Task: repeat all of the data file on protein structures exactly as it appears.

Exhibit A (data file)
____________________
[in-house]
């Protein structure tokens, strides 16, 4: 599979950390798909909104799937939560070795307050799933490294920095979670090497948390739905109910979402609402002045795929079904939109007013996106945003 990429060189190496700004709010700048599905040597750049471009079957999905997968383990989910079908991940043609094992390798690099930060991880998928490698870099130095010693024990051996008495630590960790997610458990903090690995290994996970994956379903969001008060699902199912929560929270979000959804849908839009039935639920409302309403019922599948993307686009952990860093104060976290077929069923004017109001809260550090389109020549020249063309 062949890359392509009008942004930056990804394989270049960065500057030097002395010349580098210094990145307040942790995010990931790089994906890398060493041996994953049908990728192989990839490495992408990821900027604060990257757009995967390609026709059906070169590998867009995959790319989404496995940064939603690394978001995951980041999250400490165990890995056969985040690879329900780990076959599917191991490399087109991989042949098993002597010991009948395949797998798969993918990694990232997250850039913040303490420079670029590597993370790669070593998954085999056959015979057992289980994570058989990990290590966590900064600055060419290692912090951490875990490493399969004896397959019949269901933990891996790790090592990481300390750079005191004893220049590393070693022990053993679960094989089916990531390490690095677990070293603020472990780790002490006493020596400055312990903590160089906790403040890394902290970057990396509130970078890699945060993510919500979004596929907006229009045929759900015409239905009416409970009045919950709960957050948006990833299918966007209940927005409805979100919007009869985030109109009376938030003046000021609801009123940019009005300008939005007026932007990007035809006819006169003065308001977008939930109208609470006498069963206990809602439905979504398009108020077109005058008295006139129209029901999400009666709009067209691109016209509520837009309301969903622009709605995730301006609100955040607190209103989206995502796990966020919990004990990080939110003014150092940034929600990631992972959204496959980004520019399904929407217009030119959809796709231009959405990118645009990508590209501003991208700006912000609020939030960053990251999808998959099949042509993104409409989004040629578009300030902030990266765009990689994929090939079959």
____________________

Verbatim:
[in-house]
């Protein structure tokens, strides 16, 4: 599979950390798909909104799937939560070795307050799933490294920095979670090497948390739905109910979402609402002045795929079904939109007013996106945003 990429060189190496700004709010700048599905040597750049471009079957999905997968383990989910079908991940043609094992390798690099930060991880998928490698870099130095010693024990051996008495630590960790997610458990903090690995290994996970994956379903969001008060699902199912929560929270979000959804849908839009039935639920409302309403019922599948993307686009952990860093104060976290077929069923004017109001809260550090389109020549020249063309 062949890359392509009008942004930056990804394989270049960065500057030097002395010349580098210094990145307040942790995010990931790089994906890398060493041996994953049908990728192989990839490495992408990821900027604060990257757009995967390609026709059906070169590998867009995959790319989404496995940064939603690394978001995951980041999250400490165990890995056969985040690879329900780990076959599917191991490399087109991989042949098993002597010991009948395949797998798969993918990694990232997250850039913040303490420079670029590597993370790669070593998954085999056959015979057992289980994570058989990990290590966590900064600055060419290692912090951490875990490493399969004896397959019949269901933990891996790790090592990481300390750079005191004893220049590393070693022990053993679960094989089916990531390490690095677990070293603020472990780790002490006493020596400055312990903590160089906790403040890394902290970057990396509130970078890699945060993510919500979004596929907006229009045929759900015409239905009416409970009045919950709960957050948006990833299918966007209940927005409805979100919007009869985030109109009376938030003046000021609801009123940019009005300008939005007026932007990007035809006819006169003065308001977008939930109208609470006498069963206990809602439905979504398009108020077109005058008295006139129209029901999400009666709009067209691109016209509520837009309301969903622009709605995730301006609100955040607190209103989206995502796990966020919990004990990080939110003014150092940034929600990631992972959204496959980004520019399904929407217009030119959809796709231009959405990118645009990508590209501003991208700006912000609020939030960053990251999808998959099949042509993104409409989004040629578009300030902030990266765009990689994929090939079959």